There is a heightened competition on to
own the Mahatma, the brand 'Gandhi'.
There is one group, having a huge
resurgence in Indian politics taking the centrestage of governance and heading
the first majority government in the country in 30 years, that is looking to
make the crux of a phase of Indian history contemporary, by bypassing the period of the Indian political
history when the 'Gandhi' word also came to be associated with the first
political family of India. The resurgent group wants to take away the 'Gandhi'
word from this political legacy, in order to own it, or in order to make it the
central tool of its political packaging.
The other group that has traditionally
claimed to own 'Gandhi' is not going to let it be so. This group that claims to
own the 'Gandhi' surname in the name of the ideological commitment to the
Gandhian thoughts failed to follow the path laid by the Mahatma.
Likewise, even the resurgent
group cannot claim to follow the path of the Mahatma.
But, both main political groups,
Bhartiya Janata Party and Indian National Congress, have locked horns in owning
the word 'Gandhi', in claiming the brand 'Gandhi 'associated with the Mahatma.
It was again on full display
today, October 2, the birth anniversary of the Mahatma, the day that is also
the birth anniversary of another great Indian, freedom fighter, Gandhian and
former prime minister, Lal Bahadur Shastri.
But no one can own them. The rush
to own the icons like Swami Vivekananda, Mahatma Gandhi or Sardar Vallabhbhai Patel
is futile. They are of humanity. Their ideals, their values speak to the humanity.
They speak for the humanity.
Great Indian icons like the Swami
and the Mahatma are now the universal icons. India, the world over, is recognized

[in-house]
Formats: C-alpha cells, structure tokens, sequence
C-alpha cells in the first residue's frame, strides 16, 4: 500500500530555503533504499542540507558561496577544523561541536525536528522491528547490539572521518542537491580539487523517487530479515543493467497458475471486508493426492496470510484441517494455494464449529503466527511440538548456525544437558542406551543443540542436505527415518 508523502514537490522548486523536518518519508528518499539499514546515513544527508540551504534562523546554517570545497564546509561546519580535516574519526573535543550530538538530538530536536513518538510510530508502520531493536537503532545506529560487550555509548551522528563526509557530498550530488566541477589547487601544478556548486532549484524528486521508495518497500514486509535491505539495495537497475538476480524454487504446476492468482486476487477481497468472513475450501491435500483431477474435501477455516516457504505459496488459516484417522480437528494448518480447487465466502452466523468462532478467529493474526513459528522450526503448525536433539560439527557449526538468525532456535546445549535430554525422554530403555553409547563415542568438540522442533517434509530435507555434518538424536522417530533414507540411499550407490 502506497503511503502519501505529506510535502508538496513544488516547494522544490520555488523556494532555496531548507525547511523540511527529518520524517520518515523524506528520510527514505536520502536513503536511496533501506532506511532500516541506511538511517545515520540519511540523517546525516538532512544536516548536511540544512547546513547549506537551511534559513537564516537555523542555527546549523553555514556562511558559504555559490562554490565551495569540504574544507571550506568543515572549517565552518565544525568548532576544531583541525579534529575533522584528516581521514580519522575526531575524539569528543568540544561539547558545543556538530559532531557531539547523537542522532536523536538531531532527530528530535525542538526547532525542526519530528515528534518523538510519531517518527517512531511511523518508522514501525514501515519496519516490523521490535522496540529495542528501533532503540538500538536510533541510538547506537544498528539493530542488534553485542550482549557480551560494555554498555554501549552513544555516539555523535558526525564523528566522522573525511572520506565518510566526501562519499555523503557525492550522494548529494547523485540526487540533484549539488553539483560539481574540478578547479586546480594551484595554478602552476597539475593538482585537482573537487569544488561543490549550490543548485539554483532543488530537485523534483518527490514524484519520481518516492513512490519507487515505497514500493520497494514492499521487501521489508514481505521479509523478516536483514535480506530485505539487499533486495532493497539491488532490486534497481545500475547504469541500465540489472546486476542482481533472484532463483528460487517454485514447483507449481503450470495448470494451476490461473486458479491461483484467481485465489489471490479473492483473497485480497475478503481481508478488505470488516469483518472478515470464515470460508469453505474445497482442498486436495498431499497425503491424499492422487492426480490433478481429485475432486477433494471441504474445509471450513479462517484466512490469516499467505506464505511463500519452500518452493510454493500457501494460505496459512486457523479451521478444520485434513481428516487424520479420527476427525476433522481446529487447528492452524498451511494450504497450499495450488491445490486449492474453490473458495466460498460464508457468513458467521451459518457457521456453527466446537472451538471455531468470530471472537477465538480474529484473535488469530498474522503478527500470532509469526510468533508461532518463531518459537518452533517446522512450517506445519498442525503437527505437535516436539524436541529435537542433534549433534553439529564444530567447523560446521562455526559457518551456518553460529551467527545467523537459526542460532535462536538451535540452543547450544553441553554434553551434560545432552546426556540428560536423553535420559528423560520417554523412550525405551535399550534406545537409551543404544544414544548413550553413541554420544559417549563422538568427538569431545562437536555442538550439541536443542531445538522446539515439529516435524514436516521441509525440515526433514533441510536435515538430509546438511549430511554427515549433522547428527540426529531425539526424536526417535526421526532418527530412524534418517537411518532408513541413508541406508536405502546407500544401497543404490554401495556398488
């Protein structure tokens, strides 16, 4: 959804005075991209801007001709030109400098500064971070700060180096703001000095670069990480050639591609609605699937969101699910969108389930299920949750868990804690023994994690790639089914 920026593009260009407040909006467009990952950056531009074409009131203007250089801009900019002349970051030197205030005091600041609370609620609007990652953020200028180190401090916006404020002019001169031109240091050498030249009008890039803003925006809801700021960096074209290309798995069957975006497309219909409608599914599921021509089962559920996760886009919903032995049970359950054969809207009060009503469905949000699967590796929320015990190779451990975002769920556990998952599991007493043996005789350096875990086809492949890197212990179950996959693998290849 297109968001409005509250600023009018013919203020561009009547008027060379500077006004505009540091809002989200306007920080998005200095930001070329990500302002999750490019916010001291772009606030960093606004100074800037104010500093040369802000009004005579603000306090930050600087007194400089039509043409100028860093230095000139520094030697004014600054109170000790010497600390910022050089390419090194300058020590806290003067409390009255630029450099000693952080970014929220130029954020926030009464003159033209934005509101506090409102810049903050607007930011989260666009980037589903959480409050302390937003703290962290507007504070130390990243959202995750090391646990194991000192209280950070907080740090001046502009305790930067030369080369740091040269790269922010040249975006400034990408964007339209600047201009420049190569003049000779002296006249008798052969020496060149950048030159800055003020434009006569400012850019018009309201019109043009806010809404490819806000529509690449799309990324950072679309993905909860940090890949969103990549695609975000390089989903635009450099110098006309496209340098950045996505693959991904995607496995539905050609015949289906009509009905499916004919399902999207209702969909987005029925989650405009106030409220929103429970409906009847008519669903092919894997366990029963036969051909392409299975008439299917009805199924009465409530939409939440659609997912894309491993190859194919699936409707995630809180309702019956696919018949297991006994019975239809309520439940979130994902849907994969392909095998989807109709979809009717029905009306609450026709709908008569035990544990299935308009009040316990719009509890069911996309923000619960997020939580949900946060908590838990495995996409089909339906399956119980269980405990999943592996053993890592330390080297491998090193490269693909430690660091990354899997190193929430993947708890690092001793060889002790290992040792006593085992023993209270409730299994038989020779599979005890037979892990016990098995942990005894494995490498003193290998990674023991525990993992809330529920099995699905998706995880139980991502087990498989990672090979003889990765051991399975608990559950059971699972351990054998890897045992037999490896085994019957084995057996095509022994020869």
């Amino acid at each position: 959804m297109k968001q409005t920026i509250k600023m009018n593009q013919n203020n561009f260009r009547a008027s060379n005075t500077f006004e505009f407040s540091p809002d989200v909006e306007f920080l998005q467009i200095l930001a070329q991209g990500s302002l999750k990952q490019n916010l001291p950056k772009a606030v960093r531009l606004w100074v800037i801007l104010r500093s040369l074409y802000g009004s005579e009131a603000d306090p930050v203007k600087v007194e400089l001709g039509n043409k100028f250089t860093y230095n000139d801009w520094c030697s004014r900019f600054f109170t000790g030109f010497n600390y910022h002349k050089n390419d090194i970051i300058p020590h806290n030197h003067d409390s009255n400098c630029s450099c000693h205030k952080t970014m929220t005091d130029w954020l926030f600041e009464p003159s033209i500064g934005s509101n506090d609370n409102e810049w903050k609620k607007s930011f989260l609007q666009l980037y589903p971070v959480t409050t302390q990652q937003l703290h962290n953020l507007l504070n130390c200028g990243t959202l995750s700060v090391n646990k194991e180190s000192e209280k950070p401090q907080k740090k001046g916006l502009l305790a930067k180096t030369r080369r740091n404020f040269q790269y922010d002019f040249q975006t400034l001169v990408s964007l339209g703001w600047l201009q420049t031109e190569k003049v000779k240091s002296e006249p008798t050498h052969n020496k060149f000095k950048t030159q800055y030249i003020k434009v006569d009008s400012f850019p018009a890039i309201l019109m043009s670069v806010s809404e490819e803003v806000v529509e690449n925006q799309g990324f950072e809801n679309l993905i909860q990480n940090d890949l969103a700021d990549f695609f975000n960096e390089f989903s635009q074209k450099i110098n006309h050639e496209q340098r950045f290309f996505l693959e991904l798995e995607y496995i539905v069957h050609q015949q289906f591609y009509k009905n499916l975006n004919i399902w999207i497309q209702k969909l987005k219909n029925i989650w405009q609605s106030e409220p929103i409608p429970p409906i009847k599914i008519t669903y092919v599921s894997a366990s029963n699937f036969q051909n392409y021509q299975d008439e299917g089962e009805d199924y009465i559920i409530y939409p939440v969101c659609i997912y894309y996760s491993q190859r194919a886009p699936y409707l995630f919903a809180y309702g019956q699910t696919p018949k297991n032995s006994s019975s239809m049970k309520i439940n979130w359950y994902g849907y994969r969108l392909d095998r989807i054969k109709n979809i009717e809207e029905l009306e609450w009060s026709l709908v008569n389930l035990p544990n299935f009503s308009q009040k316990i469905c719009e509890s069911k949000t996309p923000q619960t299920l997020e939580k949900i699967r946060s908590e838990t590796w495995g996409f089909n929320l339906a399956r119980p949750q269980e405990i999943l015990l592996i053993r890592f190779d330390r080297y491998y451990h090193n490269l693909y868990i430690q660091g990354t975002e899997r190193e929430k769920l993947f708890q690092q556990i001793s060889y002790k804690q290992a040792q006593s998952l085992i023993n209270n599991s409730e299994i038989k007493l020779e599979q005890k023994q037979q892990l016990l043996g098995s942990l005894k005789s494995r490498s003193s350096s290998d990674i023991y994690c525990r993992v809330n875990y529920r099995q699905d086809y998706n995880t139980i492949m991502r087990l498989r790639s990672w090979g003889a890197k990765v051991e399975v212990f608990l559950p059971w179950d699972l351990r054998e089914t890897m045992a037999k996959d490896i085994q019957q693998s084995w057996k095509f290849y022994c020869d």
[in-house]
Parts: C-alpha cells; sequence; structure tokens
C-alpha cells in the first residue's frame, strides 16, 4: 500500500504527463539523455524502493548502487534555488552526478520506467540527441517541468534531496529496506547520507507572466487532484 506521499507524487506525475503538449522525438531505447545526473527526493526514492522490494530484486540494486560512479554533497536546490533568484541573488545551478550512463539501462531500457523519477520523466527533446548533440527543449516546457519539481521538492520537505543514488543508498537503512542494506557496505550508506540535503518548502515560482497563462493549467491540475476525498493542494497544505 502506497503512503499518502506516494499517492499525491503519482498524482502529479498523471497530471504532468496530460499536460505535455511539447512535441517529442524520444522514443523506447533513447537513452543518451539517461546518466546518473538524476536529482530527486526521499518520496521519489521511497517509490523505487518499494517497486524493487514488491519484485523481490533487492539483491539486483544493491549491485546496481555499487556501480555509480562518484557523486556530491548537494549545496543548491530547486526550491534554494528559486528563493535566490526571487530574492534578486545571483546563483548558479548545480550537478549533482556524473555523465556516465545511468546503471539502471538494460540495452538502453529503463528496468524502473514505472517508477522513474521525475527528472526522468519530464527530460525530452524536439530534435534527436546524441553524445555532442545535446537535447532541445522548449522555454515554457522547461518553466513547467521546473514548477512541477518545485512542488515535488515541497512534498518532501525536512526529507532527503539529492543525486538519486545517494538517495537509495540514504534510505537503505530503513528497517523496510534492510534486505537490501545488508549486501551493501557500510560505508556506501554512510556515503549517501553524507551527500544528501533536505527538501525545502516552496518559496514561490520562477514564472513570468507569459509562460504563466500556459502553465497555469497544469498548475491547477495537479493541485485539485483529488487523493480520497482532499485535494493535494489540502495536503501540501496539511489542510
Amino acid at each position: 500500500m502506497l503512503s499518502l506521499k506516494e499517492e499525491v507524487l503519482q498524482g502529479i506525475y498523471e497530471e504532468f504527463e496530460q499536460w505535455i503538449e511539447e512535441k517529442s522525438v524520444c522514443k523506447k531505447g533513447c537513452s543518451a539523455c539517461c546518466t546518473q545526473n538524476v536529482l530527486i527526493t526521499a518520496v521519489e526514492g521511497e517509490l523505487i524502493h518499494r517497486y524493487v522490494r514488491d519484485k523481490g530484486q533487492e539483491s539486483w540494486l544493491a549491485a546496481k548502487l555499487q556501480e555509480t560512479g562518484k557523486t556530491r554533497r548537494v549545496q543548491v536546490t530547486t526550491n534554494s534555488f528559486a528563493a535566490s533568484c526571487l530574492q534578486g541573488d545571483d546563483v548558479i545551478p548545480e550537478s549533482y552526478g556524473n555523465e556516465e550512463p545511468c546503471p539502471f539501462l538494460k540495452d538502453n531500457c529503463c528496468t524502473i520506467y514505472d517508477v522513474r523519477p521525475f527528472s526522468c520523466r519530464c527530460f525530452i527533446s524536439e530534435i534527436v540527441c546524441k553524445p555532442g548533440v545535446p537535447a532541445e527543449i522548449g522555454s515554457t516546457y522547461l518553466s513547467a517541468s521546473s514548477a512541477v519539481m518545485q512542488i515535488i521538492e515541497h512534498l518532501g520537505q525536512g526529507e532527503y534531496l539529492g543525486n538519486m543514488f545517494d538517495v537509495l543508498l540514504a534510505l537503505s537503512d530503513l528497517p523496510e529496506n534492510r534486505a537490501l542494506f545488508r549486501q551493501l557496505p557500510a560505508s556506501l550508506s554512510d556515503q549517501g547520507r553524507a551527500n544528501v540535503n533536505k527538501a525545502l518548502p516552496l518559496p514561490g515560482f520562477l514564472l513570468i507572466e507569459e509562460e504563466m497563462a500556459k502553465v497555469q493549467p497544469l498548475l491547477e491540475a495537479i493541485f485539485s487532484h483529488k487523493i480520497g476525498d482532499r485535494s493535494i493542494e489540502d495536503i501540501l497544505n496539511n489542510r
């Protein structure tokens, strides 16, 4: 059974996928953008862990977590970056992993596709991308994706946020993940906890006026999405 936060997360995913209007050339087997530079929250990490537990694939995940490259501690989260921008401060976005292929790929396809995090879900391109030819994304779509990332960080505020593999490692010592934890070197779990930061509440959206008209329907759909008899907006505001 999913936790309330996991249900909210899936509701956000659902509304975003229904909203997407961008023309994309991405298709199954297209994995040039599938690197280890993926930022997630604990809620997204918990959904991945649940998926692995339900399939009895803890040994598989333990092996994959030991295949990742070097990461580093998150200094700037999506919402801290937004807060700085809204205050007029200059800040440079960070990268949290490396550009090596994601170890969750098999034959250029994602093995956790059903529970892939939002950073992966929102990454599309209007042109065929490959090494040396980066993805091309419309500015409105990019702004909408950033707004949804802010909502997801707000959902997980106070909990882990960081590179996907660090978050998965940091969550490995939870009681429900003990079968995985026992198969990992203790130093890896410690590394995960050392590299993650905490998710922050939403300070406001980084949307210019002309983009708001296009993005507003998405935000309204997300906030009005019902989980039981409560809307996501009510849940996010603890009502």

by their names.
Many who don't know much about
India know much more about the Mahatma. It can be said beyond doubt that no
Indian can do what a British, Sir Richard Attenborough, did with his 'Gandhi'
in 1982, and what an English actor did by assimilating the Mahatma so deeply
that it is beyond imagination to think even if there can be anyone else to play
the Mahatma on screen than Sir Ben Kingsley.
Attenborough's Gandhi is still
and will remain the first introduction to the teachings and the life of the
Mahatma for many Indians as well as the people and generations the world over. Unfortunately,
the master storyteller, Sir Attenborough, is no more with us. This is the first
year of watching 'Gandhi' when he is not with the humanity.
No political party or ideology
can own the Mahatma. He is a universal brand, a brand that speaks for the greatest
contemporary political visionary. A universal brand that is becoming more and
more relevant for the world populations with increasing threats of terrorism
Thankfully, there is no rush to claim Lal Bahadur Shastri so far, though being known as the hero of the India-Pakistan was of 1965 that India won during his terms as the prime minister. That makes him a potential choice. Yes, like Mahatma Gandhi and Sardar Vallabhbhai Patel, he was also a Congress member. But he was first a Gandhian and then a Nehruvian socialist. Also, his humble background, his contribution to the Indian freedom struggle and a simple life (instalments of his car were still due when he died while still in office) place him above the party politics for most of the Indians. His slogan Jai Jawan Jai Kisan (Hail the soldier, Hail the farmer) still reverberates in Indian psyche.
He was one of the few great pre-Independence Indians who remained the same person even after two decades of experiencing being in power in country's most powerful power citadels. Let's see when he comes on the radar.
Yes, but it is always good and beneficial
for the social structures when political outfits try to align them with the
Mahatma or other Greats, for doing so would require following the Gandhian thoughts and the
Gandhian path, if the intent is honest.
And humanity is at the core of the Gandhian thoughts.
Tribute to the greats on their birth anniversaries.